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Suppose we want to compare patients in different stages of cancer in terms of the dependent variable X. One way is to group them with large sample sizes and compare them using parametric statistics. But if access to the sample is limited, what other ways can we use to obtain preliminary evidence of the effects that each stage produces? In an alternating treatment design, we change the conditions of the intervention, but the subject remains the same. Is there a way to change both the conditions (stages of cancer) and subjects (i.e., Phase 1: C1/S1, Phase 2: C2/S2, Phase 3: C3/S3)? Note that we cannot follow a patient from stage zero to the final stage.

                        |      |        | ,,,,, |      |
   dependent variable   | **** | ...... |       |''''' |
                        | C1/S1|  C2/S2 | C3/S3 |C4/S4 |
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I don't really know what you mean by "single case design" since this doesn't seem to be what you describe in the rest of your post. It sounds like your design would be appropriately modeled using mixed effects regression, using a random effect for subject and fixed effect for cancer stage, assuming you have multiple measures in each subject (just multiple; not necessary for it to be every stage). You'll probably need at least around 10 participants for it to make sense to use a random effect. If you don't have multiple measures in each subject then you don't need anything fancy at all, you just have a model with one fixed effect, the cancer stage. In that case this design can be modeled statistically just like if you had randomly assigned participants to a cancer stage in an experiment (if such a thing were possible, or desirable).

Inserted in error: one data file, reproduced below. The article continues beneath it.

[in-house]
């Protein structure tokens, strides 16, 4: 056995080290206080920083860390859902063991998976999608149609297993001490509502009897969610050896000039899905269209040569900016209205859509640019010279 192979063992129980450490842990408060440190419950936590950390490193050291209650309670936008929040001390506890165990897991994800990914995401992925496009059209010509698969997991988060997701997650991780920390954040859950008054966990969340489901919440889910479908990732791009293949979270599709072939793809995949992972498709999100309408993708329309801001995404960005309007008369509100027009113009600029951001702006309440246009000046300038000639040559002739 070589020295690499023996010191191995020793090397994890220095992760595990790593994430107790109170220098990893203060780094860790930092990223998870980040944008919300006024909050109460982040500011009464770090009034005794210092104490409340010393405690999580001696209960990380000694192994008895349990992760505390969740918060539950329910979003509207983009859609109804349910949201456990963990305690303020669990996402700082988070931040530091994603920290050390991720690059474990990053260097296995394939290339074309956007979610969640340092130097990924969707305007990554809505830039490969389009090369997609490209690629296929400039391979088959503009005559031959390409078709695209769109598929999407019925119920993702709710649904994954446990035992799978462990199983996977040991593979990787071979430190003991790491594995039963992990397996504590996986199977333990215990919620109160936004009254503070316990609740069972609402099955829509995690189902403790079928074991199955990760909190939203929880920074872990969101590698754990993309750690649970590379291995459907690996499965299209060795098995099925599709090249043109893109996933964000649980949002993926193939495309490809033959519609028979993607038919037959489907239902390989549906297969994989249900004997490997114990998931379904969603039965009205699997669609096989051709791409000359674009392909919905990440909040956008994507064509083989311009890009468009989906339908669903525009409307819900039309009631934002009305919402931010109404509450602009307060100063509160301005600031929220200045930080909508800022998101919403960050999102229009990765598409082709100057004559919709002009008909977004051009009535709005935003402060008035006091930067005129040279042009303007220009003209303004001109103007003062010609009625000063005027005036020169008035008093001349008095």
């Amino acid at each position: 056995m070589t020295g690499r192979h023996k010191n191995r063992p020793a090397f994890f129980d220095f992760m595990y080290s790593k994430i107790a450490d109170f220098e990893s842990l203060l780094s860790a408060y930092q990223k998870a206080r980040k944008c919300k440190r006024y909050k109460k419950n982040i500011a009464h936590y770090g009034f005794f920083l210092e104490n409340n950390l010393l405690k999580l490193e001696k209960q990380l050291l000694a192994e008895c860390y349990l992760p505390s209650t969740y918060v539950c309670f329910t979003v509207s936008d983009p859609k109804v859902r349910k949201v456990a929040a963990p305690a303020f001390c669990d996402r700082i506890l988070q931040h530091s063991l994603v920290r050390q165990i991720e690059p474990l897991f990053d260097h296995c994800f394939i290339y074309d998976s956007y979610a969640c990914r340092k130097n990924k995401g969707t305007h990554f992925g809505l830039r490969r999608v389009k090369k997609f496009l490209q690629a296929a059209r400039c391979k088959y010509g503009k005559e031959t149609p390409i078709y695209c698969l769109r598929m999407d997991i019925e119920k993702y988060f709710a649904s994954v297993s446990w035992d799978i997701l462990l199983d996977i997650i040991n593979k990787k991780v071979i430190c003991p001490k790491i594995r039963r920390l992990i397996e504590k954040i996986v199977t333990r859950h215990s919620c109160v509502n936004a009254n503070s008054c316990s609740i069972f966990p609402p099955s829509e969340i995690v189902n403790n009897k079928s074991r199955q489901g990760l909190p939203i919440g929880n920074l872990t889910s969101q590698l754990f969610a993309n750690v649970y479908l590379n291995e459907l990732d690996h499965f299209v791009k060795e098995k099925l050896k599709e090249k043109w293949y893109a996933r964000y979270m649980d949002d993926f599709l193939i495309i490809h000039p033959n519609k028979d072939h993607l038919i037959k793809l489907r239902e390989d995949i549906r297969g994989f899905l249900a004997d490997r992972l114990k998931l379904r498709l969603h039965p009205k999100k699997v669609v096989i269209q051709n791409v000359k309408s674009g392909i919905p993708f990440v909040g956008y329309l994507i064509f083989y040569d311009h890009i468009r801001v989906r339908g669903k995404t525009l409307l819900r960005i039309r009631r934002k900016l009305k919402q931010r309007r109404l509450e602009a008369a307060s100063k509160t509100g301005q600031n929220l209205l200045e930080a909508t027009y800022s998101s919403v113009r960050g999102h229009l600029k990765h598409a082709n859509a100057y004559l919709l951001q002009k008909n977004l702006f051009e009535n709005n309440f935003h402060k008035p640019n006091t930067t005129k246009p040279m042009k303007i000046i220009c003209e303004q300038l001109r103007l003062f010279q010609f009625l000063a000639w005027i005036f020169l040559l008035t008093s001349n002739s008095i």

However, there isn't anything magic about these models and no method to have more data than you actually have. If you have few participants, your estimates will be imprecise. There is no way around this, you can't know whether differences between individuals are because of random differences between people or because of the variable you're tracking, until you have a large enough sample. Pilot studies are a poor source of effect size estimates, see for example https://www.nccih.nih.gov/grants/pilot-studies-common-uses-and-misuses

I'd be wary as well that there is some confounding between the stages you're able to observe and the unmeasured qualities of the case, that is, someone's stage 3 where you also have a stage 4 measurement is probably not directly exchangeable with someone else's stage 3 who never progresses to stage 4. I don't have a good solution to recommend for that problem, though.

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